Measuring Changes in Membrane Ionic Conductance Using the Voltage Clamp

By inserting a current monitor into the output line of the amplifier, we can measure the amount of current that the amplifier is passing to keep the membrane voltage equal to the command voltage. How does this measured current give information about changes in ionic current and, therefore, changes in ionic conductance of the membrane? First of all, let's review what happens to membrane current and membrane potential without the voltage clamp, using the principles we discussed in Chapters 5 and 6. This is illustrated in Figure 7-2a, which shows the changes in transmembrane ionic current and membrane potential in response to a stepwise increase in pNa, with pK remaining constant. Under resting conditions, we have seen that the steady-state membrane potential will be between ENa and EK, at the membrane voltage at which the inward sodium current exactly balances the outward potassium current, so that the total membrane current is zero (iNa + iK = 0). When pNa is suddenly increased, the steady state is perturbed, and there will be an increase in iNa. This greater sodium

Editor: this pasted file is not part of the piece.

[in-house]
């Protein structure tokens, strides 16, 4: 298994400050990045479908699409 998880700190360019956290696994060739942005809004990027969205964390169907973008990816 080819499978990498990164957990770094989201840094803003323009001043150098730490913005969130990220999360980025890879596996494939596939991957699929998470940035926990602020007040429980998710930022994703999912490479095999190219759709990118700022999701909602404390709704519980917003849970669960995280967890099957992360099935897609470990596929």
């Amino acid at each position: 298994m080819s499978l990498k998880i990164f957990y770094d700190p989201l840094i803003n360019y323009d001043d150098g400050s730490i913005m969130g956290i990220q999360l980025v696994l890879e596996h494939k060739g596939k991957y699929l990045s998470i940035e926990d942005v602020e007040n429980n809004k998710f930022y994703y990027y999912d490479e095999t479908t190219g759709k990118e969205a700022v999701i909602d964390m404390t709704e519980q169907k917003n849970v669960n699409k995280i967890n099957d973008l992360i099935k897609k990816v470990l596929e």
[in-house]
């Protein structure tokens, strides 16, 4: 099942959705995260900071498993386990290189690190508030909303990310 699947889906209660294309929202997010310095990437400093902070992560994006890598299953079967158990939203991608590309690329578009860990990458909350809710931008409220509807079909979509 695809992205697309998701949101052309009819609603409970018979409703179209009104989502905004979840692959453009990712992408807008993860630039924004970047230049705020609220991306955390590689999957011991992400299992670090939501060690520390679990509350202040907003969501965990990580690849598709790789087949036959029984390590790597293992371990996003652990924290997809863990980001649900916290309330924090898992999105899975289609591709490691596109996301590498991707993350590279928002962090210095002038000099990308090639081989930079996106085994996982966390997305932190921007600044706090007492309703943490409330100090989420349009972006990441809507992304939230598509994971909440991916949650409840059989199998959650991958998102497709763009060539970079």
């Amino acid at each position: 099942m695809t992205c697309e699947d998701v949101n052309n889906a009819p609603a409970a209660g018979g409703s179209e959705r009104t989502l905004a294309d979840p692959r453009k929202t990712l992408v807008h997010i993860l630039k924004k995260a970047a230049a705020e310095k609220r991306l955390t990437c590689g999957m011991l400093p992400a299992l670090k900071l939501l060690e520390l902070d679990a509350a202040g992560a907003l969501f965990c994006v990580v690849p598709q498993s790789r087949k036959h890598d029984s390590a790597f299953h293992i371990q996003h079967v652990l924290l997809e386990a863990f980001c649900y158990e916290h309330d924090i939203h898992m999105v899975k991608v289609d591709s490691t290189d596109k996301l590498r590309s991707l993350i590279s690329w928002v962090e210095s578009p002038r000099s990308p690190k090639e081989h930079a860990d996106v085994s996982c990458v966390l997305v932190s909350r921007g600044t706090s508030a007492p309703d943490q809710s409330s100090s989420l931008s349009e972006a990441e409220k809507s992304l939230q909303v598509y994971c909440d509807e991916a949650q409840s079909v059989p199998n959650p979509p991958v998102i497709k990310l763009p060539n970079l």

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Figure 7-2 The ionic currents flowing in response to a stepwise change in pNa, either without voltage clamp (a) or with voltage clamp (b). Without voltage clamp, both /Na and iK increase in response to the increase in pNa, and a new steady-state membrane potential is reached at a more depolarized level. With voltage clamp, the membrane potential remains constant because the voltage-clamp apparatus injects current (/clamp) that compensates for the increased sodium current. Potassium current remains constant because neither pK nor Em changes.

PNa clamp